16. ^ Lilesa, Feyisa. IAAF. Retrieved 16 January 2012.
  17. ^ van Hemert, Wim (10 April 2011). "Chebet impresses with 2:05:27 victory in Rotterdam". IAAF. Retrieved 8 May 2016.
  18. ^ Martin, David (4 September 2011). "Men's Marathon - Final - With runaway victory, Kirui becomes third man to defend title". IAAF. Retrieved 8 May 2016.
  19. ^ "Jufar sizzles 2:06:51 as records tumble at Houston Marathon". IAAF. 16 January 2012. Retrieved 8 May 2016.
  20. ^ "Ethiopians dominate 2012 Houston marathon, half marathon". Ethioabay. 16 January 2012. Retrieved 21 February 2012.
  21. ^ Hutchings, Tim (17 February 2012). "Keitany wins but records blown off course in windy RAK Half Marathon". IAAF. Retrieved 8 May 2016.
  22. ^ "Kirui and Dado triumph in New York Half Marathon". IAAF. 18 March 2012. Retrieved 8 May 2016.
  23. ^ Krishnan, Ram. Murali (27 May 2012). "Kipsang and Kiprop lead Kenyan double podium sweep in Bangalore". IAAF. Retrieved 8 May 2016.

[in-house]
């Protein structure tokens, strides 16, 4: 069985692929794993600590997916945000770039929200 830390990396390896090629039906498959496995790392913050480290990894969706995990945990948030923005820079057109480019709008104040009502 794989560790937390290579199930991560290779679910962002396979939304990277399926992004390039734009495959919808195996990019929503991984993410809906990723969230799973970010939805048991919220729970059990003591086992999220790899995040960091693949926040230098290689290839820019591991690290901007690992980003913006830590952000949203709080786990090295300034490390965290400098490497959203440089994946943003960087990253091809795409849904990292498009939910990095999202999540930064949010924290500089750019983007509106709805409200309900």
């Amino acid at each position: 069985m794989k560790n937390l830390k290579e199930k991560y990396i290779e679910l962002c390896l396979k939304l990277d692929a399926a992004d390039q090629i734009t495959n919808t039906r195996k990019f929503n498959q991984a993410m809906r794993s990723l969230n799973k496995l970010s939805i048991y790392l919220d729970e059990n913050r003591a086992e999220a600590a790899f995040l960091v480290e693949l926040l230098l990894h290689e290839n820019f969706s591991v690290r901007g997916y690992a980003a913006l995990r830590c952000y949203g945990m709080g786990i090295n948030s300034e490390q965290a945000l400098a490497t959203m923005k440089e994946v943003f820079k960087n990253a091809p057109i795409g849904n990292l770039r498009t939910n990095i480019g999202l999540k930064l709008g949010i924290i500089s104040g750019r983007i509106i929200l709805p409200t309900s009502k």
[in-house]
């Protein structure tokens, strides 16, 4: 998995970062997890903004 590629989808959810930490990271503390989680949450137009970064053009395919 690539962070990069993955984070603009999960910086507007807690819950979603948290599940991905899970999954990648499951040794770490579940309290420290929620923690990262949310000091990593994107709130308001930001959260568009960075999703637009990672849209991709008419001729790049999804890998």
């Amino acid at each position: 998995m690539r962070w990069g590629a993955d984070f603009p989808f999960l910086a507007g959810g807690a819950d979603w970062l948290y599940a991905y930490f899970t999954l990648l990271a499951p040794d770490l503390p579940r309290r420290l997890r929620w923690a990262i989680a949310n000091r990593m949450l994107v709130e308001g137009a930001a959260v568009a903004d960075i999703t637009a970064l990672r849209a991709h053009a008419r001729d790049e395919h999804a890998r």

24. ^ "Kirui and Cherono dominate Bogotá Half Marathon". IAAF. 30 July 2012. Retrieved 8 May 2016.
  25. ^ Gugala, Jon (7 October 2012). "Course record for Kebede, Baysa dethrones Shobukhova - Chicago Marathon report". IAAF. Retrieved 2 February 2013.
  26. ^ "Youth trumps weather in Houston as Ethiopians take clean sweep of titles". IAAF. 13 January 2013. Retrieved 3 February 2013.
  27. ^ Williamson, Norrie (15 February 2013). "Kabuu and Kipsang triumph in high-quality races at Ras al-Khaimah Half". IAAF. Retrieved 2 March 2013.
  28. ^ Negash, Elshadai (24 February 2013). "Lilesa and Ayalew capture impressive wins at Ethiopian Cross Trials". IAAF. Retrieved 2 March 2013.
  29. ^ "Rio 2016: Ethiopia says Olympic marathon medalist a 'hero', forever welcome back home". OmRiyadat English. Retrieved 26 August 2016.
  30. ^ Rio 2016: Ethiopia's silver medallist Feyisa Lilesa makes protest gesture at marathon finish, ABC News Online, 23 August 2016
  31. ^ Sieff, Kevin (21 August 2014). "An Ethiopian medalist just led a protest that could land him in jail". Washington Post. Retrieved 22 August 2016.
  32. ^ Feyisa Lilesa full Washington D.C. press conference, retrieved 18 October 2016

External links[edit]